Geology of the Piney River-Roseland titanium area, Nelson and Amherst counties, Virginia
The titanium deposits of Nelson and Amherst counties, Virginia, occur in Precambrian (?) rocks that constitute part of the core of the Blue Ridge-Catoctin Mountain anticlinorium. Approximately 72 square miles were mapped in this study. The central part of the mapped area is underlain by a mass of pegmatitic anorthosite, about which other mappable rock units are distributed more or less peripherally. The chief units, listed from oldest to youngest, are: augen gneiss, biotite pencil gneiss, biotite aplitic gneiss, granitic gneiss, feldspathic gneiss, hypersthene granodiorite, pegmatitic anorthosite, and nelsonite.
The pegmatitic anorthosite occurs as sills and dike-like bodies. It originally consisted of coarse-grained, antiperthitic plagioclase (An₃₀). Most of the primary textures in this rock have been obliterated by alteration so that the present rock consists of saussuritized feldspar and minor amounts of altered mafic minerals, plus introduced or recrystallized quartz, rutile, and ilmenite. The mafic minerals include tremolite or anthophyllite, in complete or partial pseudomorphs after coarse-grained pyroxene crystals, and abundant alteration halos of biotite and chlorite.
Most of the rocks have a well developed, generally northeasterly striking, southeasterly dipping gneissosity. The rocks were deformed prior to and after alteration and mineralization. Layered structures in hypersthene granodiorite suggest that the rocks have a domal arrangement. A low angle fault in the northeast part of the mapped area apparently resulted in thrusting of the augen gneiss over part of the pegmatitic anorthosite.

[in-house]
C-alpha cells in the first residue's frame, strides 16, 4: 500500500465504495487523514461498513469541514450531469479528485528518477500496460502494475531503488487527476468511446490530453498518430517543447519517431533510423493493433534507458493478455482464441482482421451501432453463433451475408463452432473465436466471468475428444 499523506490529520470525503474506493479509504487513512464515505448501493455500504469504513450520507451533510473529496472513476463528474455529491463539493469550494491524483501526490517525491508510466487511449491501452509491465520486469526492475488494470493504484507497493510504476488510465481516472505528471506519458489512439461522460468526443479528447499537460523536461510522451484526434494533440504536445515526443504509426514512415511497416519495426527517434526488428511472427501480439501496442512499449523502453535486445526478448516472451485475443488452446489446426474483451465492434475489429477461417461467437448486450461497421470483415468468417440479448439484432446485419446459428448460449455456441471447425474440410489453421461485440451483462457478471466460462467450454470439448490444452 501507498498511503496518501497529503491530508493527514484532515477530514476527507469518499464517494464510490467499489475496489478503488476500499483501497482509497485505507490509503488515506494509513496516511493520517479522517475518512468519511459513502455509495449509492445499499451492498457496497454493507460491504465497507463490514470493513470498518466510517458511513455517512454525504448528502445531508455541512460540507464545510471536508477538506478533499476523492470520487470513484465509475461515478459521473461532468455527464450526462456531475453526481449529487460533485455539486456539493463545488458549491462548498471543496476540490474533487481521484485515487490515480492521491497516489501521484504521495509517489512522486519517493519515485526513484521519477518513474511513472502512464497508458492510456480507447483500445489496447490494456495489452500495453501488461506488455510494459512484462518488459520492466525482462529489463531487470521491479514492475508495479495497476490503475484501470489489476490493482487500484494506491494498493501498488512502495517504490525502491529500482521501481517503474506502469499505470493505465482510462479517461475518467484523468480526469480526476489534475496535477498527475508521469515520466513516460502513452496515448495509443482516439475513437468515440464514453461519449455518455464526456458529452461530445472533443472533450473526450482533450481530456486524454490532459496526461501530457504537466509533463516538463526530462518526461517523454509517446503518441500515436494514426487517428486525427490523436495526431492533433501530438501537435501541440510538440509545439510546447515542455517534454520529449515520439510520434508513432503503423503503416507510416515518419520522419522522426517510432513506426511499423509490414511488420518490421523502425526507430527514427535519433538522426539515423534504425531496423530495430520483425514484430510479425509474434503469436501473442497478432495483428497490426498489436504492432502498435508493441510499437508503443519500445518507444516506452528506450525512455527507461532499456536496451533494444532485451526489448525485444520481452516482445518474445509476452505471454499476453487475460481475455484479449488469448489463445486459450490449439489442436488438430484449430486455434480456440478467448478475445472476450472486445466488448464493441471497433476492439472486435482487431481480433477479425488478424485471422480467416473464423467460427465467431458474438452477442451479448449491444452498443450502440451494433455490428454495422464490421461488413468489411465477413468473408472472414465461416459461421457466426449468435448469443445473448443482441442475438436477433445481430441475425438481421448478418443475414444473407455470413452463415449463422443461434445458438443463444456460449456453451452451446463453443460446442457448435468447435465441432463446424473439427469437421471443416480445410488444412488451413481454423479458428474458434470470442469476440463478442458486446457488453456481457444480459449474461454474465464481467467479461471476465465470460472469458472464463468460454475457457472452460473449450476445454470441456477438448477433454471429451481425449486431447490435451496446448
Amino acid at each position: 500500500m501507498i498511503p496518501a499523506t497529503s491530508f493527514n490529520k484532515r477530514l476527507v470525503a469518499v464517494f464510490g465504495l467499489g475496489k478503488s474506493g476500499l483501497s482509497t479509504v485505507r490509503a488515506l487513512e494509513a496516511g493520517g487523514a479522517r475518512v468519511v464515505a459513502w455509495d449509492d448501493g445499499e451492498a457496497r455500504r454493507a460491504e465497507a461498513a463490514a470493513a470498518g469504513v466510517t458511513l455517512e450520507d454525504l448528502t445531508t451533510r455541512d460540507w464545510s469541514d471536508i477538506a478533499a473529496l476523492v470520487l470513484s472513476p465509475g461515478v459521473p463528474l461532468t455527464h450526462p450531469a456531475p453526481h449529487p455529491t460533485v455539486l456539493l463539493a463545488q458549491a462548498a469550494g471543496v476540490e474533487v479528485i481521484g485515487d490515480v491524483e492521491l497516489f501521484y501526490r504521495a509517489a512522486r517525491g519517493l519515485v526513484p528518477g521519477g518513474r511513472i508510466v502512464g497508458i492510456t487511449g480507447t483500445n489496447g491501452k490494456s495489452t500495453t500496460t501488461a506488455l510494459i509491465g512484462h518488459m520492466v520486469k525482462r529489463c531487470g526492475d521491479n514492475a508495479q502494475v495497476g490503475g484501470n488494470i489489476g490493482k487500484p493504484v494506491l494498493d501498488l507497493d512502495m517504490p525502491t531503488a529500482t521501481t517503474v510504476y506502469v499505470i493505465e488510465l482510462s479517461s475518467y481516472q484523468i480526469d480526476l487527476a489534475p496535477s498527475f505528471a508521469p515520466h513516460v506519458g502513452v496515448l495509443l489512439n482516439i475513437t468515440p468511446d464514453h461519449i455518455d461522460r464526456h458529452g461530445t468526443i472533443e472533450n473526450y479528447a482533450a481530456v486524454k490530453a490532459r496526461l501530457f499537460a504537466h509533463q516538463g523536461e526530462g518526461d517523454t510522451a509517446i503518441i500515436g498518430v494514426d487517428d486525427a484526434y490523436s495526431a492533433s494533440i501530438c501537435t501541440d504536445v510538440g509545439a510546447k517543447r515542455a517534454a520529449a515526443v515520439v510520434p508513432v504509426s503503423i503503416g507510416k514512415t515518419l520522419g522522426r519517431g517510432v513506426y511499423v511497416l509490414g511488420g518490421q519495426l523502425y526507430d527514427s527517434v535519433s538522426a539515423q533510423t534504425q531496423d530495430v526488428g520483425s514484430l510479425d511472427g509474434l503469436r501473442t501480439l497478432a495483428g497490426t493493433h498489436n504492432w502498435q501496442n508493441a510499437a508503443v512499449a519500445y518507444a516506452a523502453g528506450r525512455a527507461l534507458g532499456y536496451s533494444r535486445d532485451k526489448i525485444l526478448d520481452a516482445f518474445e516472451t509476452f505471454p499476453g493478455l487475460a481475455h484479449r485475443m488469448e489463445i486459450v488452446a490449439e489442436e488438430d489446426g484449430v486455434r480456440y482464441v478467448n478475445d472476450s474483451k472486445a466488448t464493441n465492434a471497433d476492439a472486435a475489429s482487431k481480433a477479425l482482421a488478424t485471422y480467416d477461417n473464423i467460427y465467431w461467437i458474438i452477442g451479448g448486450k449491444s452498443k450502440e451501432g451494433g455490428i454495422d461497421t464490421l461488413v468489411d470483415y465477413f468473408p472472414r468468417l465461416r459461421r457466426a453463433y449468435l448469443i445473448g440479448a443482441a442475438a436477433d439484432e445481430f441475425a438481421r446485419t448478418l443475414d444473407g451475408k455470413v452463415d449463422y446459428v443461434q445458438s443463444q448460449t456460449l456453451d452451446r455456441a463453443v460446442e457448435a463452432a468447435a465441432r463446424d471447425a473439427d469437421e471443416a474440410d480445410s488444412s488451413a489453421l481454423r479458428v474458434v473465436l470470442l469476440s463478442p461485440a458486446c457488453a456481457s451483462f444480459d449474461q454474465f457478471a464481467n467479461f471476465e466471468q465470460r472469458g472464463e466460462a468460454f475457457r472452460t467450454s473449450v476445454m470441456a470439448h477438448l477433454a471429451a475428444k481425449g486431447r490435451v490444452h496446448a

Most of the rock types are believed to be of igneous origin, although the augen gneiss may be all or in part metasedimentary. The pegmatitic anorthosite and the hypersthene bearing rocks are believed to be comagmatic.
Most of the titanium occurs as ilmenite in ilmenite nelsonite bodies and disseminated in highly altered rocks adjacent to the pegmatitic anorthosite. Lesser amounts of rutile occur disseminated in relatively pure but altered pegmatitic anorthosite, in rutile nelsonite end in rutile-bearing quartz veins. The titanium deposits are associated with zones of intense alteration characterized by the development of chlorite, biotite, and amphiboles from mafic minerals in the wall rock, and by saussuritization of the feldspars. Evidence indicates that most or all of the deposits formed by replacement of the wall rock.
Titanium, fluorine, phosphorus, water and minor carbon dioxide were added to the wall rocks during alteration and mineralization. The iron-titanium. ratio increases outwardly from the central pegmatitic anorthosite. The original mineralizing fluids may have acquired iron from alteration of the wall rocks. Although the mineralizing fluids may have been derived by differentiation of the same magma from which the hypersthene granodiorite and pragmatic anorthosite were derived, the mineralization was later than the crystallization of the relatively titanium-rich wall rocks.
The purer pegmatitic anorthosite is quarried and ground principally for use in the glass industry. Reserves are probably large, but the discontinuity of the pure feldspar rock units demands that each prospective quarry site be drilled thoroughly to determine the quality and extent of the feldspar.
A conservative estimate places the reserves of TiO₂ at approximately 12 million tons. Only weathered deposits of ilmenite, at Piney River and the Wood property, are being mined at present, but some of the dike-like ilmenite nelsonite bodies and the disseminated rutile deposits are of present-day ore grade.
Areas of intensely altered rocks near or adjacent to the border of the pegmatitic anorthosite should be investigated further so far as their containing economically recoverable titanium.